With former President Bill Clinton headlining the keynote, an exhibit hall packed with new mobile commerce tech solutions and a positive outlook for retail sales in 2012, it was an upbeat record crowd that attended the National Retail Federation's annual conference held Jan. 15-18 in New York City. The NRF's expo lived up to its theme–Retail's New Rules–as it focused on innovating and reinventing rules for a changing customer, which is one that is clearly focused on the importance of mobile technology, service and brands.
Consider the following from NRF to offer insight into retail trends and growth:
- Retail sales forecast–Following a strong holiday in which retail sales increased 4.1 percent to $471.5 billion, the NRF projects that retail industry sales will rise 3.4 percent to $2.53 trillion, slightly lower than the 4.7 percent increase in 2011. NRF, however, warns that "stubbornly high unemployment and continued uncertainty over the prospects for job growth will continue to dampen the outlook for retail sales growth in 2012."
NRF has been touting the value of retail to the U.S. economy with a campaign to educate lawmakers, consumers and the public. According to PricewaterhouseCoopers, retail is one of the largest private employers in the U.S., supporting one in four jobs; it accounts for nearly 20 percent of the U.S. GDP ($2.48 trillion in 2009); and retail accounts for nearly 12 percent of all business establishments in the U.S.
- President Clinton's message–According to Clinton, the recent recession and challenging recovery has changed the way people think about jobs and the economy.
"I never doubted for a minute that I could make a living, and almost everyone in my generation felt the same way," says Clinton. "The recent economic crisis has changed and shattered that... If you are leading the country out of the recession, you are doing something far more important than putting people back to work and putting money in their pockets. This economic crisis is about more than economics. It has gone to the core of people's sense of who they are and what they're worth."
Clinton was bullish about Brazil as a "thriving democracy," noting its strong growth potential and that it has one of the world's top environmental policies. Clinton also pointed out how government and business executives work together for the common good.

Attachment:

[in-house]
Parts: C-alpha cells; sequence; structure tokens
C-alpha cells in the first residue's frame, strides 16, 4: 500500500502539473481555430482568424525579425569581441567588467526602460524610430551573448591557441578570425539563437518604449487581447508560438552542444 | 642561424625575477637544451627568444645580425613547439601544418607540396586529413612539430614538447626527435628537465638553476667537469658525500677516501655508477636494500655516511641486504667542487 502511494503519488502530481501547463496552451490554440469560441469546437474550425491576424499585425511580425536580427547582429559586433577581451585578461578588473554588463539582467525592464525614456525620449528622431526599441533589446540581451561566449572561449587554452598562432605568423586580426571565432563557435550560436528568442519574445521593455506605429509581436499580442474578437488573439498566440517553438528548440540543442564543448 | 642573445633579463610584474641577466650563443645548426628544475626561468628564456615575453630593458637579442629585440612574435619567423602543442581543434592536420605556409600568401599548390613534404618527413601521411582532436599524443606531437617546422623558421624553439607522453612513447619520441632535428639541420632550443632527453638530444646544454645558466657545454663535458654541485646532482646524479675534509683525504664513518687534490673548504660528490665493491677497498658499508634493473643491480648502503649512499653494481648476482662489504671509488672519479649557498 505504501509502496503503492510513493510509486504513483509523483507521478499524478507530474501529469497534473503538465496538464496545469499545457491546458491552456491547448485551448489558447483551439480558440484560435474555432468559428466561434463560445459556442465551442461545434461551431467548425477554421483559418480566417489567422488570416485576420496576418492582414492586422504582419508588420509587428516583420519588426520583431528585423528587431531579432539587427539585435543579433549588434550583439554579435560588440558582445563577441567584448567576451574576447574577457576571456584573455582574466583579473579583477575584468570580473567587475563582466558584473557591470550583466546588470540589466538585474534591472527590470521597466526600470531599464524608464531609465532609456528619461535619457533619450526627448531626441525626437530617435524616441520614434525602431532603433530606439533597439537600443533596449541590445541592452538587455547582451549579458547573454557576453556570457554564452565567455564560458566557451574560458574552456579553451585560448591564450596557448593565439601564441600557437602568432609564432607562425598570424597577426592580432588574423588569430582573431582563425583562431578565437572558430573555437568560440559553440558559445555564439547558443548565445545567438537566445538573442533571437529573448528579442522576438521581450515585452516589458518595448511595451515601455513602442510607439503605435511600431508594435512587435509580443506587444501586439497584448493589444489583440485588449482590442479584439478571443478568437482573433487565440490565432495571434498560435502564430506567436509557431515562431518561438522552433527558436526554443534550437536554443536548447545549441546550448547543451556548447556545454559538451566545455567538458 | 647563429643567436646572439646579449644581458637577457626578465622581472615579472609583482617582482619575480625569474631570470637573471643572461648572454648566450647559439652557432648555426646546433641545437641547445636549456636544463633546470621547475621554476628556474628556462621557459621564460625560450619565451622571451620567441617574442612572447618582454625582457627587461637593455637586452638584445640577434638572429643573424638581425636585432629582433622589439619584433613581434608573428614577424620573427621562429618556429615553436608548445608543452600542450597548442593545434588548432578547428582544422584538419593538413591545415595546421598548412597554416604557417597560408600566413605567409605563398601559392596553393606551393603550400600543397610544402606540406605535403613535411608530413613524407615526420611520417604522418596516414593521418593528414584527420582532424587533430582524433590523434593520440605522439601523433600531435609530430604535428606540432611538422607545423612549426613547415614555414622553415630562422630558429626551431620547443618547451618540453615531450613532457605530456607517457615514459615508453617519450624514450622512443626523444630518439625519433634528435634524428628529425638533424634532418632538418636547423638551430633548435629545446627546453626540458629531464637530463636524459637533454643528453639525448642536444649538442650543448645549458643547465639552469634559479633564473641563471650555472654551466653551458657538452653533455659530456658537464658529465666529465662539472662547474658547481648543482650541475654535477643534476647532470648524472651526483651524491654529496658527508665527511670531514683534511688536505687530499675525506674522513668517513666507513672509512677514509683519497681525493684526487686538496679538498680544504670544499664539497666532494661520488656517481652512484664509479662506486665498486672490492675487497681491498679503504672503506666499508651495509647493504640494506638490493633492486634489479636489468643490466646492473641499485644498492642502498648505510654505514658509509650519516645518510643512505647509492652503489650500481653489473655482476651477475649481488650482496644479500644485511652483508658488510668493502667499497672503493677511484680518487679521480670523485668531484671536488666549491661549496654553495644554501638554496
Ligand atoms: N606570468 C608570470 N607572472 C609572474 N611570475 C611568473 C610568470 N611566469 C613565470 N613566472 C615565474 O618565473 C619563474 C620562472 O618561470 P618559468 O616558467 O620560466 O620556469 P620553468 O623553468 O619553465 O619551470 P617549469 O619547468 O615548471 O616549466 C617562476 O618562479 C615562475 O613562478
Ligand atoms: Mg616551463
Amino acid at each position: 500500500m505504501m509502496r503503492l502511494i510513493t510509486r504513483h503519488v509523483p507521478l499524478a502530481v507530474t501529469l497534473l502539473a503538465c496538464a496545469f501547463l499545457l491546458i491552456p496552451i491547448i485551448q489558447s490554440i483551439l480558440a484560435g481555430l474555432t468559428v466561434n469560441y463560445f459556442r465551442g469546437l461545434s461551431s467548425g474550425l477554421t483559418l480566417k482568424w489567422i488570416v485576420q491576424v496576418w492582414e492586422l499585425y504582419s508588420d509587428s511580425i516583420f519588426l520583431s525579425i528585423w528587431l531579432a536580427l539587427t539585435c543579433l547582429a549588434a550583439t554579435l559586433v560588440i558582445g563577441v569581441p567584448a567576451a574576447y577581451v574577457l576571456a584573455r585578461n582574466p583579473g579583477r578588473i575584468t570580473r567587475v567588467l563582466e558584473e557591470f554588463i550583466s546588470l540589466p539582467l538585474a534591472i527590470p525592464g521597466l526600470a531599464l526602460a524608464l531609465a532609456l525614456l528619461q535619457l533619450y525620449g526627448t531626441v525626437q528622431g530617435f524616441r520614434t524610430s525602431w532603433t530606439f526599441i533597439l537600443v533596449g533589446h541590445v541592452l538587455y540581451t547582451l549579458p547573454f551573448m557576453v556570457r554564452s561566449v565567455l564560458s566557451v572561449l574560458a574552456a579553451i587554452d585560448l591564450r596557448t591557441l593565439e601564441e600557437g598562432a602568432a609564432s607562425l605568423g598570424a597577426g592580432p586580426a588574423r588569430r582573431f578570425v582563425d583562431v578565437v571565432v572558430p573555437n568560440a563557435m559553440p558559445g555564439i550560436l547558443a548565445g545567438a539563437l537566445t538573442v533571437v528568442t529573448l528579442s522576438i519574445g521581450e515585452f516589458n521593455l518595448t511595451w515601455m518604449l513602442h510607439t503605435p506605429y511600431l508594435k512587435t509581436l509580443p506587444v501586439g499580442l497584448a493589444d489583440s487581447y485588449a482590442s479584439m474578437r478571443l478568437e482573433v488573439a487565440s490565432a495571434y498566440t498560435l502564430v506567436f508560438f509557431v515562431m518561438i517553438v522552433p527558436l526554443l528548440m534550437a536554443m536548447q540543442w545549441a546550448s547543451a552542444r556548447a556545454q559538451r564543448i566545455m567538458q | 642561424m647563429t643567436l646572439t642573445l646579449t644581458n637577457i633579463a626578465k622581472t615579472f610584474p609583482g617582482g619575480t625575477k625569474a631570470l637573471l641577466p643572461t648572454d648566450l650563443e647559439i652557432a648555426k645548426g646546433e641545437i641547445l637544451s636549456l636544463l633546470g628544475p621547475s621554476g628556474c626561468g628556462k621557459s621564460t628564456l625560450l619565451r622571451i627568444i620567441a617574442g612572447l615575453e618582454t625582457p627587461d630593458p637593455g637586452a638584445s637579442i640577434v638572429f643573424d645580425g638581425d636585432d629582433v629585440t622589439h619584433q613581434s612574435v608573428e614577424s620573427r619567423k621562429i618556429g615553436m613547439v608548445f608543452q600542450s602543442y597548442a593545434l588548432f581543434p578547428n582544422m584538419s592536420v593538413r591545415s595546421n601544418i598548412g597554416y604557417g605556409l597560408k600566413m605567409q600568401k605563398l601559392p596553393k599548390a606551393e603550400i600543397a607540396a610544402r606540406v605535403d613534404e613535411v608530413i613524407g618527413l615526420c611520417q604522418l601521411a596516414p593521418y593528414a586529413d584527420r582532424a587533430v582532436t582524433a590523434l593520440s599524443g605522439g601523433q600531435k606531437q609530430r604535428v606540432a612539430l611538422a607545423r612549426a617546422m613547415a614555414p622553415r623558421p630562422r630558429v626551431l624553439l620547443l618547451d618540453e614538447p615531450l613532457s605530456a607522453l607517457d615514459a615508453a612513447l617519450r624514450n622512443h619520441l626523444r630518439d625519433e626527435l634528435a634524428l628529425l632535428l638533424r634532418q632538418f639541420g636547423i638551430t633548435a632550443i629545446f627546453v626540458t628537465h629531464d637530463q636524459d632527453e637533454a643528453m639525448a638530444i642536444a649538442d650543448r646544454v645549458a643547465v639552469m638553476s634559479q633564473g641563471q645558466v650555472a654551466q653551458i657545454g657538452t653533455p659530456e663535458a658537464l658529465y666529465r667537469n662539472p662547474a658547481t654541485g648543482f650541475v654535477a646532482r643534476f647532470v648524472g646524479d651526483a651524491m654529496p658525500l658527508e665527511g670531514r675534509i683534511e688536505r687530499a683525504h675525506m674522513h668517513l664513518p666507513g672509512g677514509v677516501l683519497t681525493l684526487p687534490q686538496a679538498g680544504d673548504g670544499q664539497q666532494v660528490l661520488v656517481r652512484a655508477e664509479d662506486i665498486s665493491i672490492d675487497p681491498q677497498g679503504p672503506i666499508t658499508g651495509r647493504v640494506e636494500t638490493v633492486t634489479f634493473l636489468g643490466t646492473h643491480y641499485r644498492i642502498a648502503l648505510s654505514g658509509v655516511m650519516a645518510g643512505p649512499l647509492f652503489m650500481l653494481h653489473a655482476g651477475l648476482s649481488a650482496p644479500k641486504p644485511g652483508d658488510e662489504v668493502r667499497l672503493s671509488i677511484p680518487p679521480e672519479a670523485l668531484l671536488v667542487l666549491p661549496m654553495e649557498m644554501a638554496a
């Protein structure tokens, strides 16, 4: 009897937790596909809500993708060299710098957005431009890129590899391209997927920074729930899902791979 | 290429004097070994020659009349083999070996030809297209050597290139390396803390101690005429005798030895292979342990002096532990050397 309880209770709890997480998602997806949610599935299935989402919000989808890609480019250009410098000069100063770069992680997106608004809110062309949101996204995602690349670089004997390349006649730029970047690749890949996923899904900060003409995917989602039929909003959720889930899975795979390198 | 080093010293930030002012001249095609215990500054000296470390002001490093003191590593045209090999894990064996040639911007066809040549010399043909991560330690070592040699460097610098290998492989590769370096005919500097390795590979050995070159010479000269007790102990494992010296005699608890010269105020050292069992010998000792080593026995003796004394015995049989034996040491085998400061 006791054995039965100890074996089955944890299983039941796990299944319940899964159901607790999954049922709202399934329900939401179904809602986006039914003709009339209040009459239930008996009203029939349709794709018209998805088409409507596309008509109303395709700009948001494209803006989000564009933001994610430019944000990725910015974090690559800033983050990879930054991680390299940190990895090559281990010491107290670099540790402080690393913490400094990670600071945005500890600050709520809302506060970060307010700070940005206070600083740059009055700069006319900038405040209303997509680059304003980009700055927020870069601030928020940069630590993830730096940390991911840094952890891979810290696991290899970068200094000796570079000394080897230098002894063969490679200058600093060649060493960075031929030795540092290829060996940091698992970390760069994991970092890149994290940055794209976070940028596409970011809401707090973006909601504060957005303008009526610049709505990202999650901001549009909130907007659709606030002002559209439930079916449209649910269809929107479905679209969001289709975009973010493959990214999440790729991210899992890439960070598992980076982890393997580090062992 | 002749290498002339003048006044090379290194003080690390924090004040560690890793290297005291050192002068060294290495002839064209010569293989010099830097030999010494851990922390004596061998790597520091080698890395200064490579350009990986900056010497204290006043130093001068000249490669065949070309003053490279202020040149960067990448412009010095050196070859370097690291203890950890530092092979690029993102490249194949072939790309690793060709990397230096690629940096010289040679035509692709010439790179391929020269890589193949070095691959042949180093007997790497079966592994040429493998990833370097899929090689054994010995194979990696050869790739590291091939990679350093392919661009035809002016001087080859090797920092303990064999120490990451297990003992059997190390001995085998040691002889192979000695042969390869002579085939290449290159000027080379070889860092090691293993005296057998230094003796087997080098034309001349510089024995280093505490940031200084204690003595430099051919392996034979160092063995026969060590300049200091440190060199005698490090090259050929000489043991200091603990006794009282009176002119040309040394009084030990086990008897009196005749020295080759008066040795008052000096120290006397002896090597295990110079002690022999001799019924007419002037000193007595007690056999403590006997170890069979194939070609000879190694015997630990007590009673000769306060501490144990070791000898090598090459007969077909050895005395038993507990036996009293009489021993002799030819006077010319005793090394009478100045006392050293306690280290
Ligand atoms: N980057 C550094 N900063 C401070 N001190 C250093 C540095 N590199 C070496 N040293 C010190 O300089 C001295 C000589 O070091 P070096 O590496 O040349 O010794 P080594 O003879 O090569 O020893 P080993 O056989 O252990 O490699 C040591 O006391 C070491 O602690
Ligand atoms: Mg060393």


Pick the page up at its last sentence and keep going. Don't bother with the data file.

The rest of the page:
- Power of brands–David Lauren, executive vice president of advertising, marketing and corporate communications for Ralph Lauren, reinforced the importance of brands among consumers and discussed how this brand has stayed relevant. Lauren described "merchantainment," and how Ralph Lauren blends merchandising and entertainment to create a lifestyle brand and generate excitement among consumers.
- International expansion–A retail panel, which included Henry Stupp, chief executive officer of Cherokee, and Jim Fielding, president of Disney Stores, reiterated how American brands have found success through global expansion. As part of its growth strategy, Cherokee debuted its brand in Japan in December with Nishimatsuya, a specialty kids' retailer. Disney Stores will open in Shanghai, China this fall, the 12th country it has entered.
- Customer service–According to an annual survey of shoppers conducted by the NRF Foundation/American Express and BIGinsight, the top 10 retailers that have the best customer service are: Amazon.com, L.L.Bean, Zappos.com, Overstock.com, QVC, Kohl's, Lands' End, JCPenney, Newegg and Nordstrom.
- Technology–Retailers are testing ways to integrate technology and better understand how consumers are utilizing smartphones and tablets. Research from Cisco says that shoppers prefer to shop in stores that combine online and in-store experience.
- Retailers of the year–At the Big Show, Whole Foods Market was named Innovator of the Year. Burberry was recognized as the International Retailer of the Year. Among its accomplishments, Burberry has embraced social media, establishing a strong following on Facebook and Twitter.